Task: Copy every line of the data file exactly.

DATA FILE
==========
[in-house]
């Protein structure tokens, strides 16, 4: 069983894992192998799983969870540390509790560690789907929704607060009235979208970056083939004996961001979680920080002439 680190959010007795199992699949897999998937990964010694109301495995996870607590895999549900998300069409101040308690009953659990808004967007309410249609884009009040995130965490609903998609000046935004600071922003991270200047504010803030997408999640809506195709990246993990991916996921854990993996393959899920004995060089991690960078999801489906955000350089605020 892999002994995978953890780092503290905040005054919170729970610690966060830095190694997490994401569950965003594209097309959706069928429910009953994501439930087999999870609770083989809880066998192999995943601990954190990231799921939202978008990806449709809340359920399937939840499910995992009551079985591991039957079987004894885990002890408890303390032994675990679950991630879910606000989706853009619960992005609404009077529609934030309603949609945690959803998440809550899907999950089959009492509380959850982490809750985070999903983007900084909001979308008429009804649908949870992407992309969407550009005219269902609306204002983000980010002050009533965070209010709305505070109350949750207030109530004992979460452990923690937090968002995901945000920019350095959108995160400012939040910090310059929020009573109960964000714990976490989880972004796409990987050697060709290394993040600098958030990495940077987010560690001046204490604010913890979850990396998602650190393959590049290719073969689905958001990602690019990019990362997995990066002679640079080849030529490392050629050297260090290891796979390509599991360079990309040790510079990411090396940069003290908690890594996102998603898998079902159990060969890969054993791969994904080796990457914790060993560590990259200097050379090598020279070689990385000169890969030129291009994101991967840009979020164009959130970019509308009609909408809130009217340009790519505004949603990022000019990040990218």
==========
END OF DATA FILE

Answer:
[in-house]
């Protein structure tokens, strides 16, 4: 069983894992192998799983969870540390509790560690789907929704607060009235979208970056083939004996961001979680920080002439 680190959010007795199992699949897999998937990964010694109301495995996870607590895999549900998300069409101040308690009953659990808004967007309410249609884009009040995130965490609903998609000046935004600071922003991270200047504010803030997408999640809506195709990246993990991916996921854990993996393959899920004995060089991690960078999801489906955000350089605020 892999002994995978953890780092503290905040005054919170729970610690966060830095190694997490994401569950965003594209097309959706069928429910009953994501439930087999999870609770083989809880066998192999995943601990954190990231799921939202978008990806449709809340359920399937939840499910995992009551079985591991039957079987004894885990002890408890303390032994675990679950991630879910606000989706853009619960992005609404009077529609934030309603949609945690959803998440809550899907999950089959009492509380959850982490809750985070999903983007900084909001979308008429009804649908949870992407992309969407550009005219269902609306204002983000980010002050009533965070209010709305505070109350949750207030109530004992979460452990923690937090968002995901945000920019350095959108995160400012939040910090310059929020009573109960964000714990976490989880972004796409990987050697060709290394993040600098958030990495940077987010560690001046204490604010913890979850990396998602650190393959590049290719073969689905958001990602690019990019990362997995990066002679640079080849030529490392050629050297260090290891796979390509599991360079990309040790510079990411090396940069003290908690890594996102998603898998079902159990060969890969054993791969994904080796990457914790060993560590990259200097050379090598020279070689990385000169890969030129291009994101991967840009979020164009959130970019509308009609909408809130009217340009790519505004949603990022000019990040990218």